My experience is, sadly, that most entrepreneurs and business owners spend the vast majority of their time reacting to the crisis du jour, playing Whac-A-Mole, and hand-cranking their business. The reason is because they’re using their emotions, guts, and glands instead of their brains. The key is to design and architect two things, structure and leverage. Opportunity without structure is chaos. The price for entrepreneurial success is structure. Unless you intend to hand-crank as opposed to build a machine, then you’re going to need some leverage.
It turns out that designing, planning, and architecting require thinking as opposed to reacting. If I ask you to look at your calendar or day-timer however you keep your calendar, take a look at the last twelve months and find one 30-minute thinking time session where you sat down to actually think about a problem, obstacle or opportunity. When I challenged most people with this, most people can’t find one 30-minute session in the last twelve months where they closed the door, turned off their phones and computers and sat with a journal and a pen with a question.Success is getting what you want. Fulfillment is giving what you’ve got. Click To Tweet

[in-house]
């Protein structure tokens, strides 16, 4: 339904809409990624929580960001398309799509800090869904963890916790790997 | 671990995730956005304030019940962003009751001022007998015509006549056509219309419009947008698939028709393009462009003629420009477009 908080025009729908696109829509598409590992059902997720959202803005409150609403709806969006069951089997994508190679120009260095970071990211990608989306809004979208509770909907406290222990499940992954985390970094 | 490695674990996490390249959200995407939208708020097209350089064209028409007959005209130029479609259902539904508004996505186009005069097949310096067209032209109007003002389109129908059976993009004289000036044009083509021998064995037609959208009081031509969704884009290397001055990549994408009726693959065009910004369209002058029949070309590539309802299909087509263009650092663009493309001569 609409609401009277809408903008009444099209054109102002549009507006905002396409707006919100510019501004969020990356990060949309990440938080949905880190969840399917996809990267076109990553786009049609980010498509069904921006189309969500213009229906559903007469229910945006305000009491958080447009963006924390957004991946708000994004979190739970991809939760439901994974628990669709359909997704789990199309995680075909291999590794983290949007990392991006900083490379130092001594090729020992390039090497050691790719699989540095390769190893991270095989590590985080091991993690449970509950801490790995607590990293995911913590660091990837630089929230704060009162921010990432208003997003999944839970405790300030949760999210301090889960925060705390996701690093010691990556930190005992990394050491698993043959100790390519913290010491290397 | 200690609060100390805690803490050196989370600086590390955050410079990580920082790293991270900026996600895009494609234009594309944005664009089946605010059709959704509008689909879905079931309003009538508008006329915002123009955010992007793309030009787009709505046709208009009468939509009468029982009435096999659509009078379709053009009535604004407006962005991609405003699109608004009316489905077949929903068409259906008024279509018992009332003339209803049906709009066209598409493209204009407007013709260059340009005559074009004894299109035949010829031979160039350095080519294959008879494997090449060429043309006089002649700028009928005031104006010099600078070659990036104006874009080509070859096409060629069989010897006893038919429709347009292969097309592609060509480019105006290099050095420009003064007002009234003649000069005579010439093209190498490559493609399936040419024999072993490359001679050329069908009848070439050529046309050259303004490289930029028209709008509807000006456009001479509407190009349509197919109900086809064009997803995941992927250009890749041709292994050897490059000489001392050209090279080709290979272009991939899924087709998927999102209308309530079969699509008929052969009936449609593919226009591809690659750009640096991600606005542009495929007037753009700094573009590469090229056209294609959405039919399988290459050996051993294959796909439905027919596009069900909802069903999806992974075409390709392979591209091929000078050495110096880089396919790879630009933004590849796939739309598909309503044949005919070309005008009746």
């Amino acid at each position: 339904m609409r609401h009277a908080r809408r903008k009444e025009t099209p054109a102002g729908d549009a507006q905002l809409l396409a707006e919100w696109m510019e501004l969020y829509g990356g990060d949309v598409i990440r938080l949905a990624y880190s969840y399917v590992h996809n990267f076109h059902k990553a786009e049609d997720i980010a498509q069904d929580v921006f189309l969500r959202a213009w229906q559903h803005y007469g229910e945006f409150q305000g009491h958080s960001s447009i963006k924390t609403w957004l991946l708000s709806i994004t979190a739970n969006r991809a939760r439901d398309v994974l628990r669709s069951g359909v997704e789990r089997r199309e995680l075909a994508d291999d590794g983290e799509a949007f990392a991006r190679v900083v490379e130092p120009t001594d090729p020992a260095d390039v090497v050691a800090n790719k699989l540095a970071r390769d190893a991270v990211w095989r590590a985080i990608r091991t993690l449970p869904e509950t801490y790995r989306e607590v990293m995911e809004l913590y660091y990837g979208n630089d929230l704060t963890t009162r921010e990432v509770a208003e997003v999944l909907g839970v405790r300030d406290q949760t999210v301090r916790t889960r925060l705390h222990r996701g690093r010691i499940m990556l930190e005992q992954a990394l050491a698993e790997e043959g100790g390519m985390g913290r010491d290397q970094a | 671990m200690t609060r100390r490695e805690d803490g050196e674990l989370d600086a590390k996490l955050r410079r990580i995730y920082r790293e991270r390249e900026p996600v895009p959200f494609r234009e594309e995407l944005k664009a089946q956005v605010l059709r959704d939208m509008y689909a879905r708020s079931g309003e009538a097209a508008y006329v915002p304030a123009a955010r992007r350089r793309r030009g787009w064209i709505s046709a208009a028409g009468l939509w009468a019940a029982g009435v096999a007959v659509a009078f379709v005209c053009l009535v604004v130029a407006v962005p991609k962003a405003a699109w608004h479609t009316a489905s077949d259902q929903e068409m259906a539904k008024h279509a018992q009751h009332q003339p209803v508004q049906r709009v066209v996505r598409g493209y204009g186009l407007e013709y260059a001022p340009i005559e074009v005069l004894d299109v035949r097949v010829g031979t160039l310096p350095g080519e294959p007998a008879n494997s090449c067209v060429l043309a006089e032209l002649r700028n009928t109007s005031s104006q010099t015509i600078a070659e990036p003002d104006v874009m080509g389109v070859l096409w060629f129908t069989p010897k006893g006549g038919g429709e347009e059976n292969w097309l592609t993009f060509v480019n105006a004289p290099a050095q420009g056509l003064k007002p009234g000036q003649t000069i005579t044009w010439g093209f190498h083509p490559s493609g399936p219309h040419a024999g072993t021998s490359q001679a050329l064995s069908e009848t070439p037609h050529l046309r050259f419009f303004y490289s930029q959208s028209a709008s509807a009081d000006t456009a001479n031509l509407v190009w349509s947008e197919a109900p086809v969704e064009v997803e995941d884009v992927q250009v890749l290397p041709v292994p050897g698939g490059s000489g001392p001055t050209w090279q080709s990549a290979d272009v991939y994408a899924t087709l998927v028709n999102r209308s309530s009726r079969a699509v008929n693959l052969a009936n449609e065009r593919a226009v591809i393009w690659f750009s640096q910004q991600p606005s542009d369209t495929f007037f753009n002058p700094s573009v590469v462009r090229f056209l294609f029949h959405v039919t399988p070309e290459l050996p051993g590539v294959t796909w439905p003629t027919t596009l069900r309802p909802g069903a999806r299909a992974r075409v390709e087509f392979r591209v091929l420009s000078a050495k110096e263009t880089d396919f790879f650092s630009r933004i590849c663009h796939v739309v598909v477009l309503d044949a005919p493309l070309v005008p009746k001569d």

Great thinking always starts with a question. The quality of your thinking time will be dictated by the quality of the question that you’re going to think about. If you don’t have a question to think about, I promise you when you sit down to think, you’ll take a nap without question. The key is designing a very robust question and then shutting off all possible distractions for 30 to 45 minutes and keep an empty dot on your page. Every time you write something as a possible answer, put a dot on the page. Right below that answer, write another possible answer, thought, or idea and put a dot. Always have an empty dot because that tells your brain, “There must be at least one more thing.”
This idea of thinking time is something that I learned from probably one of the smartest people I’ve ever met. He was disciplined about setting aside regular thinking time. When I learned it, I forgot to use it for the first 8 or 9 years. After I learned it, I did some stupid things and then I started using it. My life has radically changed as a result of only 2 to 3 thinking time sessions a week with a powerful question. A question might be, “What don’t I see?” What you and I can’t see are our assumptions.